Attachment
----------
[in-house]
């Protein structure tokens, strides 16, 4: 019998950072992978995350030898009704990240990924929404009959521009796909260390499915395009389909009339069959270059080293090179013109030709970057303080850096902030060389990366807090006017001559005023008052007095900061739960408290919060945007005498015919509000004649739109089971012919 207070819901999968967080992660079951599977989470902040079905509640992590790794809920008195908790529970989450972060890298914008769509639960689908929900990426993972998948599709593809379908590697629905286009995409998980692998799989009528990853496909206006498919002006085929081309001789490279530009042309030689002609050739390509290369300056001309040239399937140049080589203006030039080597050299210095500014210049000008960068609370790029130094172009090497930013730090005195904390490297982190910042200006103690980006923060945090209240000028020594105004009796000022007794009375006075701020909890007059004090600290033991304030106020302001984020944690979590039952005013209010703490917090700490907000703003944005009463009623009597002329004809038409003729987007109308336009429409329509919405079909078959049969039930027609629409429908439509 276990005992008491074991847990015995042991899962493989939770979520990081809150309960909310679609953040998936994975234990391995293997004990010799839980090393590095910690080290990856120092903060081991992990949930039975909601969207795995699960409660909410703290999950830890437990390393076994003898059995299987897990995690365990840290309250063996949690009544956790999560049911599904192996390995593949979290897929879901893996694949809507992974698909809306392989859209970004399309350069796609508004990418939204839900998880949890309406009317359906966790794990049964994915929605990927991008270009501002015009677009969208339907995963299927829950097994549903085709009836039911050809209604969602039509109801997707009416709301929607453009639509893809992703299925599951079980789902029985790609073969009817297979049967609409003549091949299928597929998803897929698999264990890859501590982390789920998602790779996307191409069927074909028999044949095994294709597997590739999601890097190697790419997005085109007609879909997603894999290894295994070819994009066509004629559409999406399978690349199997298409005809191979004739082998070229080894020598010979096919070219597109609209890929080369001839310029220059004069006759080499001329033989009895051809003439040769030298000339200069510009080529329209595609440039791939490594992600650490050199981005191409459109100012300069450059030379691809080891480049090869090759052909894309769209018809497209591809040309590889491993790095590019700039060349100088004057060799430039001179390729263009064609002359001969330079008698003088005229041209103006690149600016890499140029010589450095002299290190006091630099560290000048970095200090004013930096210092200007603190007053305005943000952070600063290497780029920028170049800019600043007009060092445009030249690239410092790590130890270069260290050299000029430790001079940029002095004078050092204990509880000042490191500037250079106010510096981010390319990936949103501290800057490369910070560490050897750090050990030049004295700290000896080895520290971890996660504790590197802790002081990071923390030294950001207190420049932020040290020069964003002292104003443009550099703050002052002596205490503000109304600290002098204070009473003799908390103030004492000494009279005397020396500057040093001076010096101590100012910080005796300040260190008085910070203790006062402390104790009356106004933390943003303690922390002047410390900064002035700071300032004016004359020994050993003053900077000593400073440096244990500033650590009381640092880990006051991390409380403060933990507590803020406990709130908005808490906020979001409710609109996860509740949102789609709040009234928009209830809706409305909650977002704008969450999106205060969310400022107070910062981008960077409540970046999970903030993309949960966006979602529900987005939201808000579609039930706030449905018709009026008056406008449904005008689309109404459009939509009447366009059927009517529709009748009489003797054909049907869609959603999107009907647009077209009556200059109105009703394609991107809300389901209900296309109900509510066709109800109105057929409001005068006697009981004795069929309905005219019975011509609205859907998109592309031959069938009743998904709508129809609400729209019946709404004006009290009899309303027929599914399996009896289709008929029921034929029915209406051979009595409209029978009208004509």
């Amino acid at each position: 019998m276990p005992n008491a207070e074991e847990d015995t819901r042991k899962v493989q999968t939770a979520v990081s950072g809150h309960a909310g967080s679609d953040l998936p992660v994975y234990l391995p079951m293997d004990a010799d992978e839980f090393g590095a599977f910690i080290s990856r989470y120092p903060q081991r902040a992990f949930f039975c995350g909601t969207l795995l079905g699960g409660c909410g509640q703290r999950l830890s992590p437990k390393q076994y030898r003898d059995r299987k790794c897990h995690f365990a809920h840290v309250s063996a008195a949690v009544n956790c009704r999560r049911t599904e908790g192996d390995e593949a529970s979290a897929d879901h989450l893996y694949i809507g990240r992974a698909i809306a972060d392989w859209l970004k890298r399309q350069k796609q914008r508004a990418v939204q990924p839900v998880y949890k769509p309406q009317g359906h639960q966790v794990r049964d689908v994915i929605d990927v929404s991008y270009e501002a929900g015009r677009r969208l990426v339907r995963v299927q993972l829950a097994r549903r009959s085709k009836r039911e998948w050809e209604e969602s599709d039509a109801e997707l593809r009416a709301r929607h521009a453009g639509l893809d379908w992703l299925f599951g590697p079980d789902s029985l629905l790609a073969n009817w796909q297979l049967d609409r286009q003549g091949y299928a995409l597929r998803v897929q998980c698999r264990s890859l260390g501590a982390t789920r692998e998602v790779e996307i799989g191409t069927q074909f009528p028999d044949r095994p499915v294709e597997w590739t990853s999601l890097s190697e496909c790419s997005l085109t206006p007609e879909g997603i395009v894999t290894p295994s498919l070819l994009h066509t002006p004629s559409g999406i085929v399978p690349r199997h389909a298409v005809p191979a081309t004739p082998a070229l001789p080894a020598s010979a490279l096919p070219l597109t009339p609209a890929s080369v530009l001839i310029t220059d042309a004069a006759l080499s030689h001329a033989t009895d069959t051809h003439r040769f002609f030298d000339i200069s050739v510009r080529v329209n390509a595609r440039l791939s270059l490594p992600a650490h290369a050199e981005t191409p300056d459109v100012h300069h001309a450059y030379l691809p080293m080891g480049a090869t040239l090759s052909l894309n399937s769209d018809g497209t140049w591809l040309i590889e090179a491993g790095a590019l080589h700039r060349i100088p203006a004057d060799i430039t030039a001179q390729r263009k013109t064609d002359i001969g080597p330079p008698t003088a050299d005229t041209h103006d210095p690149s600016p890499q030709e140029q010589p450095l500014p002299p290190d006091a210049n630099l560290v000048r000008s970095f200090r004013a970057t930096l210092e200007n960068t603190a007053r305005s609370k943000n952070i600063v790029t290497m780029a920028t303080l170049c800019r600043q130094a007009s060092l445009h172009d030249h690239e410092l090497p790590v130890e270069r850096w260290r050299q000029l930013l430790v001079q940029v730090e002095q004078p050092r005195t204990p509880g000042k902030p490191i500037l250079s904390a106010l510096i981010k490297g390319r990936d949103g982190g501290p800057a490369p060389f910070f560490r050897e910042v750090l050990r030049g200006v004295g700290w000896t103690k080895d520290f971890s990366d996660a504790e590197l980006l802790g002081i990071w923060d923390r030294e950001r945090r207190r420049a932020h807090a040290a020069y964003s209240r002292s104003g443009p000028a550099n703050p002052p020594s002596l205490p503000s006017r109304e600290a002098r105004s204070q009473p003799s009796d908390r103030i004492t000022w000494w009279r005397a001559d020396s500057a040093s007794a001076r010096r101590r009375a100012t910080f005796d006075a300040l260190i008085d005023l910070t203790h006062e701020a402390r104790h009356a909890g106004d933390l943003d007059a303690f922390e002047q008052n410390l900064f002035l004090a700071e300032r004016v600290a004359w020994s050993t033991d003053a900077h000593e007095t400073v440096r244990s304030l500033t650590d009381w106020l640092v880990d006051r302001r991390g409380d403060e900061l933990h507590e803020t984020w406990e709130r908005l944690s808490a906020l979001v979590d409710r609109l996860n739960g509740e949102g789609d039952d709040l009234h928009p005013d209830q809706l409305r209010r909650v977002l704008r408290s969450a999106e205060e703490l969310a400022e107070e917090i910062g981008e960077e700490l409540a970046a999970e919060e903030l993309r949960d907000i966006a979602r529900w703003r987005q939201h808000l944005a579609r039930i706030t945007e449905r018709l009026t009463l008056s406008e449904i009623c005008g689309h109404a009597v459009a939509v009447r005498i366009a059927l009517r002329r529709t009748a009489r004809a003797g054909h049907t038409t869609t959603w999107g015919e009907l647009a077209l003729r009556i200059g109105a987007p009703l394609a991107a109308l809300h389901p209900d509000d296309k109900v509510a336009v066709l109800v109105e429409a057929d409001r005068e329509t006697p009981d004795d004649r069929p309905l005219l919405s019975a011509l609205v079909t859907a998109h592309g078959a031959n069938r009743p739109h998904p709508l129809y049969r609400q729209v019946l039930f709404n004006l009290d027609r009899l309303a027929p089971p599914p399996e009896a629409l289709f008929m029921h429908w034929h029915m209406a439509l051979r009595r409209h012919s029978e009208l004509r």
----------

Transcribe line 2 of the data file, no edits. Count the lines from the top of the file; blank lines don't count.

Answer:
């Protein structure tokens, strides 16, 4: 019998950072992978995350030898009704990240990924929404009959521009796909260390499915395009389909009339069959270059080293090179013109030709970057303080850096902030060389990366807090006017001559005023008052007095900061739960408290919060945007005498015919509000004649739109089971012919 207070819901999968967080992660079951599977989470902040079905509640992590790794809920008195908790529970989450972060890298914008769509639960689908929900990426993972998948599709593809379908590697629905286009995409998980692998799989009528990853496909206006498919002006085929081309001789490279530009042309030689002609050739390509290369300056001309040239399937140049080589203006030039080597050299210095500014210049000008960068609370790029130094172009090497930013730090005195904390490297982190910042200006103690980006923060945090209240000028020594105004009796000022007794009375006075701020909890007059004090600290033991304030106020302001984020944690979590039952005013209010703490917090700490907000703003944005009463009623009597002329004809038409003729987007109308336009429409329509919405079909078959049969039930027609629409429908439509 276990005992008491074991847990015995042991899962493989939770979520990081809150309960909310679609953040998936994975234990391995293997004990010799839980090393590095910690080290990856120092903060081991992990949930039975909601969207795995699960409660909410703290999950830890437990390393076994003898059995299987897990995690365990840290309250063996949690009544956790999560049911599904192996390995593949979290897929879901893996694949809507992974698909809306392989859209970004399309350069796609508004990418939204839900998880949890309406009317359906966790794990049964994915929605990927991008270009501002015009677009969208339907995963299927829950097994549903085709009836039911050809209604969602039509109801997707009416709301929607453009639509893809992703299925599951079980789902029985790609073969009817297979049967609409003549091949299928597929998803897929698999264990890859501590982390789920998602790779996307191409069927074909028999044949095994294709597997590739999601890097190697790419997005085109007609879909997603894999290894295994070819994009066509004629559409999406399978690349199997298409005809191979004739082998070229080894020598010979096919070219597109609209890929080369001839310029220059004069006759080499001329033989009895051809003439040769030298000339200069510009080529329209595609440039791939490594992600650490050199981005191409459109100012300069450059030379691809080891480049090869090759052909894309769209018809497209591809040309590889491993790095590019700039060349100088004057060799430039001179390729263009064609002359001969330079008698003088005229041209103006690149600016890499140029010589450095002299290190006091630099560290000048970095200090004013930096210092200007603190007053305005943000952070600063290497780029920028170049800019600043007009060092445009030249690239410092790590130890270069260290050299000029430790001079940029002095004078050092204990509880000042490191500037250079106010510096981010390319990936949103501290800057490369910070560490050897750090050990030049004295700290000896080895520290971890996660504790590197802790002081990071923390030294950001207190420049932020040290020069964003002292104003443009550099703050002052002596205490503000109304600290002098204070009473003799908390103030004492000494009279005397020396500057040093001076010096101590100012910080005796300040260190008085910070203790006062402390104790009356106004933390943003303690922390002047410390900064002035700071300032004016004359020994050993003053900077000593400073440096244990500033650590009381640092880990006051991390409380403060933990507590803020406990709130908005808490906020979001409710609109996860509740949102789609709040009234928009209830809706409305909650977002704008969450999106205060969310400022107070910062981008960077409540970046999970903030993309949960966006979602529900987005939201808000579609039930706030449905018709009026008056406008449904005008689309109404459009939509009447366009059927009517529709009748009489003797054909049907869609959603999107009907647009077209009556200059109105009703394609991107809300389901209900296309109900509510066709109800109105057929409001005068006697009981004795069929309905005219019975011509609205859907998109592309031959069938009743998904709508129809609400729209019946709404004006009290009899309303027929599914399996009896289709008929029921034929029915209406051979009595409209029978009208004509």